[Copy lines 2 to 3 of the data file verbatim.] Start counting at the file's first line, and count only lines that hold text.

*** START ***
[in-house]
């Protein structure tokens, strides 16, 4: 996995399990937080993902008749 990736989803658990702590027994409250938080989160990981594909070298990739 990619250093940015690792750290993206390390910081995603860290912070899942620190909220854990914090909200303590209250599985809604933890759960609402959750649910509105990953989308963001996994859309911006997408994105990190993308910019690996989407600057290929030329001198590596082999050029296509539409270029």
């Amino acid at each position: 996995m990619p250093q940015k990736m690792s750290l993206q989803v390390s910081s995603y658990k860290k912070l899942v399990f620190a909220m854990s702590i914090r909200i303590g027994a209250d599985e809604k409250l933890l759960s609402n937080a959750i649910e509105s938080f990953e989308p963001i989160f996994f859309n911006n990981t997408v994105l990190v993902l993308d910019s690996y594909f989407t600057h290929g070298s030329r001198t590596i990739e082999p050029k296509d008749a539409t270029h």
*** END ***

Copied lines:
């Protein structure tokens, strides 16, 4: 996995399990937080993902008749 990736989803658990702590027994409250938080989160990981594909070298990739 990619250093940015690792750290993206390390910081995603860290912070899942620190909220854990914090909200303590209250599985809604933890759960609402959750649910509105990953989308963001996994859309911006997408994105990190993308910019690996989407600057290929030329001198590596082999050029296509539409270029």
């Amino acid at each position: 996995m990619p250093q940015k990736m690792s750290l993206q989803v390390s910081s995603y658990k860290k912070l899942v399990f620190a909220m854990s702590i914090r909200i303590g027994a209250d599985e809604k409250l933890l759960s609402n937080a959750i649910e509105s938080f990953e989308p963001i989160f996994f859309n911006n990981t997408v994105l990190v993902l993308d910019s690996y594909f989407t600057h290929g070298s030329r001198t590596i990739e082999p050029k296509d008749a539409t270029h």